Washington’s general casual and isolated sales exemption applies only to businesses that are not engaged in an activity that is taxable under its Business and Occupation Tax or its Public Utility Tax. [3] Therefore, the exemption basically applies only to businesses not required to be registered with the DOR. In addition, even if the transaction did qualify for the exemption, it would apply only to sales tax; the purchaser would still be required to pay use tax. [4] Thus, the exemption has very limited benefit.

However, under a Washington regulation, the casual and isolated sale exemption does apply to certain business reorganization transactions. [5] In order for such a transaction to be exempt from sales and use taxes, the transfer must be accomplished through an adjustment in the ownership interest of the business, and the transferor must have previously paid sales or use tax on the property transferred (assuming that the continued use of the property is in Washington). [6]

In this particular case, one of the selling entity’s owners was also an owner of the newly-formed purchasing entity. The seller transferred the business assets, which were under IRS lien, in exchange for cash to the purchaser who began to use them in the operation of the business. Months later, the selling entity’s owner (and also member of the purchasing entity) used a combination of his own funds and the seller’s remaining funds to satisfy the outstanding IRS judgment on the property. The purchasing entity argued that it did not actually obtain the business assets outright from the selling business for cash. Rather, it argued that the seller’s owner first obtained the assets in an exempt distribution and then transferred the assets to the purchaser for his membership interest in the entity.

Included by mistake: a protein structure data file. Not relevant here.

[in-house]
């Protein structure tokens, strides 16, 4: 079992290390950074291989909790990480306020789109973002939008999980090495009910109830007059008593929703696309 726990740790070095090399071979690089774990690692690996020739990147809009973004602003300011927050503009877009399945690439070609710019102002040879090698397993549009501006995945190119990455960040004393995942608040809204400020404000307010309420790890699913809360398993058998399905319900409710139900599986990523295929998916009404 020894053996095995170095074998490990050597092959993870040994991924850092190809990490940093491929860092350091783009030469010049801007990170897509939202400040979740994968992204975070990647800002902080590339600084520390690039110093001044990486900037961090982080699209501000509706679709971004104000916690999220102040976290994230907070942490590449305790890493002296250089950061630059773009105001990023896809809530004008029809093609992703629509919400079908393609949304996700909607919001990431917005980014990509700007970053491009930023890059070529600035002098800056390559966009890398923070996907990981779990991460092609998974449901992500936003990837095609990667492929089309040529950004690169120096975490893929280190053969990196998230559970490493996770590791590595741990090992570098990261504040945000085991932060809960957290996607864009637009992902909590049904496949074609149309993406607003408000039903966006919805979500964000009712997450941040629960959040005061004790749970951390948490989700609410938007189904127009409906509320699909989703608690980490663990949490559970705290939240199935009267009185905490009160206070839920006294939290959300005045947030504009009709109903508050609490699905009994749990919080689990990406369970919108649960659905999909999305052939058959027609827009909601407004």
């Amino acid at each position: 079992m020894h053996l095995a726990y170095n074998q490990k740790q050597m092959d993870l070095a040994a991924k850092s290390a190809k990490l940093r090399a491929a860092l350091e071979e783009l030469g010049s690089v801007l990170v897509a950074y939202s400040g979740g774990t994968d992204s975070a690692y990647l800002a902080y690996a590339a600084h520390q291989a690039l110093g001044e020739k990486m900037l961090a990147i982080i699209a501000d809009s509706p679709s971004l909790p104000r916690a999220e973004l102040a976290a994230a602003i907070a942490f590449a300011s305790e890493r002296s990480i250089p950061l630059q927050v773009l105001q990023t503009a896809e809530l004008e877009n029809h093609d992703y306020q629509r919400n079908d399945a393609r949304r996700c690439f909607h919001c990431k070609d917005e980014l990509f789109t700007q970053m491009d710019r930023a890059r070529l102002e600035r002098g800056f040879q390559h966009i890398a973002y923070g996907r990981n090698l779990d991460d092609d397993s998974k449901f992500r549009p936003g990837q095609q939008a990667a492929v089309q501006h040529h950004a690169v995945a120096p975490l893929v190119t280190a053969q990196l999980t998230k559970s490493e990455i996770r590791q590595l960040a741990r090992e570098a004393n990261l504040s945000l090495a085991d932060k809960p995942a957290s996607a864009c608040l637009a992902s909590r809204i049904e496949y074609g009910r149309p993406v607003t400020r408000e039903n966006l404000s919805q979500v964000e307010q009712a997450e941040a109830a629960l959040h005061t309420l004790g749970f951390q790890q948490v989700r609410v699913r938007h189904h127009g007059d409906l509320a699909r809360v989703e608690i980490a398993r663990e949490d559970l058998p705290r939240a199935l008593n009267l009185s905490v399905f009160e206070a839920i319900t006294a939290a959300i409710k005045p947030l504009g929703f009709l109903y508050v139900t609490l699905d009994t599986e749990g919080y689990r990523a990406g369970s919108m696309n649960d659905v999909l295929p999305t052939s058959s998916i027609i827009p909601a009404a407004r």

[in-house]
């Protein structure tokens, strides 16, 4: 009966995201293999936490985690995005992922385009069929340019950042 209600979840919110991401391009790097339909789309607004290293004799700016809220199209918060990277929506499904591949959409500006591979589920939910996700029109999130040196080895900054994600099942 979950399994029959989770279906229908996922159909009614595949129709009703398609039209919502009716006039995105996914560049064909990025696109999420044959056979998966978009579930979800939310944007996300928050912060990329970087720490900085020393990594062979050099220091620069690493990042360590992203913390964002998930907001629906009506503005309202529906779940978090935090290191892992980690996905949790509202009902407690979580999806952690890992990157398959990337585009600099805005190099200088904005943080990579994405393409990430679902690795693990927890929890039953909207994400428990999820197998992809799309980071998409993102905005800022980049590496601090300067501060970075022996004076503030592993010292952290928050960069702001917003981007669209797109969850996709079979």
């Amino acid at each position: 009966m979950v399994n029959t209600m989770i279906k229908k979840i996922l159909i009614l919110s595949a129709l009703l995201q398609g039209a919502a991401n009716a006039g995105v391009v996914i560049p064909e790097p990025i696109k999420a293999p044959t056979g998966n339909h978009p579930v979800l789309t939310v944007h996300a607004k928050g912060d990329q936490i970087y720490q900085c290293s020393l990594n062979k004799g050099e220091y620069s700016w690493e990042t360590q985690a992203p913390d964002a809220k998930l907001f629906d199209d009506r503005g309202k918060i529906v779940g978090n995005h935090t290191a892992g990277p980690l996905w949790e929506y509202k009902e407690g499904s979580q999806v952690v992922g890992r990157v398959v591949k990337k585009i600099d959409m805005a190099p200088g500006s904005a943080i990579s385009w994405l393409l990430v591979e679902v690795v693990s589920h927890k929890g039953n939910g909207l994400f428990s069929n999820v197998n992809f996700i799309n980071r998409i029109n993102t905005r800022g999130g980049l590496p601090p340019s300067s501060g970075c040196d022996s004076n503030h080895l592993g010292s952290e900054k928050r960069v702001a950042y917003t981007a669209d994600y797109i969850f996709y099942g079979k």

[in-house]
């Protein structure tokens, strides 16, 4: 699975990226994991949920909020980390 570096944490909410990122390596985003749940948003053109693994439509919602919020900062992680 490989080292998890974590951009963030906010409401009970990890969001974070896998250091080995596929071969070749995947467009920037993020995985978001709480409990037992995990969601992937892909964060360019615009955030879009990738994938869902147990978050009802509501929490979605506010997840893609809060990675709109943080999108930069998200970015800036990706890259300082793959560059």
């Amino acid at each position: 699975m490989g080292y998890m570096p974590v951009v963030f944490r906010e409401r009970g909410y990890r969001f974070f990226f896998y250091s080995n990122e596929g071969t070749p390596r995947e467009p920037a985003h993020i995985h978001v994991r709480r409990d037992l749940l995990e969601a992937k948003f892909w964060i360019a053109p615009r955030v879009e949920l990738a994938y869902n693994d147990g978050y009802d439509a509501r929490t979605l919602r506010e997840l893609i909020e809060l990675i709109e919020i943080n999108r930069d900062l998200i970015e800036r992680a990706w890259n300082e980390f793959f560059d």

Washington did not agree with this interpretation, and the taxpayer had no written agreement in place to support it. Since the purchasing entity actually obtained and used the business assets after the seller’s owner was reported as a member of the purchaser and well before the IRS liens were satisfied, the state asserted that there was no continuous ownership by the seller’s member that would indicate an exempt transfer of assets for his ownership interest in the purchaser.